"Absolute truth is a very rare and dangerous commodity..." - Hunter S. Thompson (pbuh), 1973

Wednesday, April 27, 2011

A Slap on the Wrist

The Fayette Urban County Council has found a Lexington police sergeant guilty of misconduct.
(and he still gets away with it)

Earl Rayford was demoted during a disciplinary hearing Tuesday night, according to the Lexington Herald-Leader. Rayford was accused of going against state law and department policy by asking officers to give money found on a fugitive to his step-daughter.

Rayford's attorney says his client was only trying to return the money to its rightful owner, but his superiors say what he did was wrong.

Now I could be completely mistaken, but when someone - anyone - goes against state law, isn't that person supposed to be charged and prosecuted under state law ? What, then, is the message the Lexington PD is sending - that violations of state law committed by Lexington police aren't serious enough to merit prosecution and potential prison time? Is is a race issue? A tenure issue? An issue of "connections"?


The Kentucky Revised Statutes defines theft as:

 514.030 Theft by unlawful taking or disposition -- Penalties.
(1) Except as otherwise provided in KRS 217.181 or 218A.1418, a person is guilty of theft by unlawful taking or disposition when he unlawfully:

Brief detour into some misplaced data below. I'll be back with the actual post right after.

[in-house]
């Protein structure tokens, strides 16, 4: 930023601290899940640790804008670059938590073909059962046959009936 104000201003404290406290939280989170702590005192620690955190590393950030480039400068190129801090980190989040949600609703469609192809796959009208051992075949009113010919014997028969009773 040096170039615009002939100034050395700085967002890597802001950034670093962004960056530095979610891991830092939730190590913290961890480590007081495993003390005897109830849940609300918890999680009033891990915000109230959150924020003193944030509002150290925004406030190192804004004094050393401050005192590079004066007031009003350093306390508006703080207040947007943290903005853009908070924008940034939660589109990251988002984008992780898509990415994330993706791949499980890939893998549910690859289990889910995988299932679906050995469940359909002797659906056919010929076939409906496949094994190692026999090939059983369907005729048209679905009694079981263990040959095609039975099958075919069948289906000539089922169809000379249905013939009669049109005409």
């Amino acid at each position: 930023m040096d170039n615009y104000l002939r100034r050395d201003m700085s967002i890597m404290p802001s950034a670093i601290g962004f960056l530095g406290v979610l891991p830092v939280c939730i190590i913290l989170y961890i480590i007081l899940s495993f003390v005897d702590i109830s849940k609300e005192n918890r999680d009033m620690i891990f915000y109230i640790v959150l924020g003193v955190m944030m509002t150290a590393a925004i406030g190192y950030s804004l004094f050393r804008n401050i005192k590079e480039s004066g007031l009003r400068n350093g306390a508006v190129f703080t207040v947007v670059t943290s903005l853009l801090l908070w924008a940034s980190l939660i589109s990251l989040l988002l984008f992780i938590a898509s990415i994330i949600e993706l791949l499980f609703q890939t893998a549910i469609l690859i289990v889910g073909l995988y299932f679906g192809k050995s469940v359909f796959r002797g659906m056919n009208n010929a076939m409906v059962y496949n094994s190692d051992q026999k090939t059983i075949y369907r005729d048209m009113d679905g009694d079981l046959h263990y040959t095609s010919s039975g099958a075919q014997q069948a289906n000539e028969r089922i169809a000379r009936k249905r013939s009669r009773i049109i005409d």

(a) Takes or exercises control over movable property of another with intent to deprive him thereof; or
(b) Obtains immovable property of another or any interest therein with intent to benefit himself or another not entitled thereto.
(2) Theft by unlawful taking or disposition is a Class A misdemeanor unless the value of the property is five hundred dollars ($500) or more, in which case it is a Class D felony.
Seems pretty straight-forward to me, yet the Lexington-Fayette Urban County Government seemed to gloss over this particular statute when it came to a police sergeant in their employ. Was it politics, favoritism, or...?

Read the full story, then you decide.

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